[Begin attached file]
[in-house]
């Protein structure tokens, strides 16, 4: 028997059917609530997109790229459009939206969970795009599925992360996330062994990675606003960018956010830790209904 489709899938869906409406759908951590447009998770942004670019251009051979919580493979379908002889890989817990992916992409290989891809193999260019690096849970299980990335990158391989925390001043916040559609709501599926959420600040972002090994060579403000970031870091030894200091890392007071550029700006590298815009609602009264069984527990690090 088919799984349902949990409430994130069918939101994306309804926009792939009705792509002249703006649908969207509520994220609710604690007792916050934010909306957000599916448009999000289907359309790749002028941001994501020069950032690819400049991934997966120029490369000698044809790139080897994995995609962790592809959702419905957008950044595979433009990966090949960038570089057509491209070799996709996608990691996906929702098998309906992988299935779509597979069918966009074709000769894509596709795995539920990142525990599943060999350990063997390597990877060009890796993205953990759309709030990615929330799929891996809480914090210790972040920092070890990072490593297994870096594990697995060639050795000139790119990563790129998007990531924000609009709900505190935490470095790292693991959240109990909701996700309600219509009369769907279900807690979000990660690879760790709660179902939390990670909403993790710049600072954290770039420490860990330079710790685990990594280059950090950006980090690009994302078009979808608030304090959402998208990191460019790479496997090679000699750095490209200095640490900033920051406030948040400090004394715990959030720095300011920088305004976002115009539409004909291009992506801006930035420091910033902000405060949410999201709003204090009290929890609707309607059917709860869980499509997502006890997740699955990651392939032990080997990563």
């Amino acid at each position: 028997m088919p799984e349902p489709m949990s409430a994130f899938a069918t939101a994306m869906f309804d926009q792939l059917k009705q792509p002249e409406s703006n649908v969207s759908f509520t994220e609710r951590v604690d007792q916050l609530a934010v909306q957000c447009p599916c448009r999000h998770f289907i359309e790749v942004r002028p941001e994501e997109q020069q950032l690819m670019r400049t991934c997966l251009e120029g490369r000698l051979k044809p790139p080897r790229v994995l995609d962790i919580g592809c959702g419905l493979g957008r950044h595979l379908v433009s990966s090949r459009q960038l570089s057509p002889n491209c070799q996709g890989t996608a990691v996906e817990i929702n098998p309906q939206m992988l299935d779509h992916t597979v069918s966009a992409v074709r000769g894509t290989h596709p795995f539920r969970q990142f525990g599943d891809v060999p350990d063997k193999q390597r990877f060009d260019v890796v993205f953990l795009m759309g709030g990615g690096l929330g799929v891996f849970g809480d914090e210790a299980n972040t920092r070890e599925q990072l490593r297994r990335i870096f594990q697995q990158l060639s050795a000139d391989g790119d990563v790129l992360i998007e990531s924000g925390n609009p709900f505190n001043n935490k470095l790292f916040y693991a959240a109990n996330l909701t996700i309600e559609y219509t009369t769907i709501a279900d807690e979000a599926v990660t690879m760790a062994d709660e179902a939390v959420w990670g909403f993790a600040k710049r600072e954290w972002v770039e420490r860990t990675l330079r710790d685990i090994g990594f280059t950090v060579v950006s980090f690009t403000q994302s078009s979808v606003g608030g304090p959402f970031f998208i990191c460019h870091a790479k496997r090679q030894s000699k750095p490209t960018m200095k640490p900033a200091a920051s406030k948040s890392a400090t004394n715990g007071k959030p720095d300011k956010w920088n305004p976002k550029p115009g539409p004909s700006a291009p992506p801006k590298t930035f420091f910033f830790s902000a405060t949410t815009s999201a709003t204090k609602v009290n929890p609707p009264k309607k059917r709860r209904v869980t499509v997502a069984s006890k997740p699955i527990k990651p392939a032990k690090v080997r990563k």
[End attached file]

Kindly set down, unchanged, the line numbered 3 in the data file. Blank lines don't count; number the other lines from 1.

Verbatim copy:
């Amino acid at each position: 028997m088919p799984e349902p489709m949990s409430a994130f899938a069918t939101a994306m869906f309804d926009q792939l059917k009705q792509p002249e409406s703006n649908v969207s759908f509520t994220e609710r951590v604690d007792q916050l609530a934010v909306q957000c447009p599916c448009r999000h998770f289907i359309e790749v942004r002028p941001e994501e997109q020069q950032l690819m670019r400049t991934c997966l251009e120029g490369r000698l051979k044809p790139p080897r790229v994995l995609d962790i919580g592809c959702g419905l493979g957008r950044h595979l379908v433009s990966s090949r459009q960038l570089s057509p002889n491209c070799q996709g890989t996608a990691v996906e817990i929702n098998p309906q939206m992988l299935d779509h992916t597979v069918s966009a992409v074709r000769g894509t290989h596709p795995f539920r969970q990142f525990g599943d891809v060999p350990d063997k193999q390597r990877f060009d260019v890796v993205f953990l795009m759309g709030g990615g690096l929330g799929v891996f849970g809480d914090e210790a299980n972040t920092r070890e599925q990072l490593r297994r990335i870096f594990q697995q990158l060639s050795a000139d391989g790119d990563v790129l992360i998007e990531s924000g925390n609009p709900f505190n001043n935490k470095l790292f916040y693991a959240a109990n996330l909701t996700i309600e559609y219509t009369t769907i709501a279900d807690e979000a599926v990660t690879m760790a062994d709660e179902a939390v959420w990670g909403f993790a600040k710049r600072e954290w972002v770039e420490r860990t990675l330079r710790d685990i090994g990594f280059t950090v060579v950006s980090f690009t403000q994302s078009s979808v606003g608030g304090p959402f970031f998208i990191c460019h870091a790479k496997r090679q030894s000699k750095p490209t960018m200095k640490p900033a200091a920051s406030k948040s890392a400090t004394n715990g007071k959030p720095d300011k956010w920088n305004p976002k550029p115009g539409p004909s700006a291009p992506p801006k590298t930035f420091f910033f830790s902000a405060t949410t815009s999201a709003t204090k609602v009290n929890p609707p009264k309607k059917r709860r209904v869980t499509v997502a069984s006890k997740p699955i527990k990651p392939a032990k690090v080997r990563k």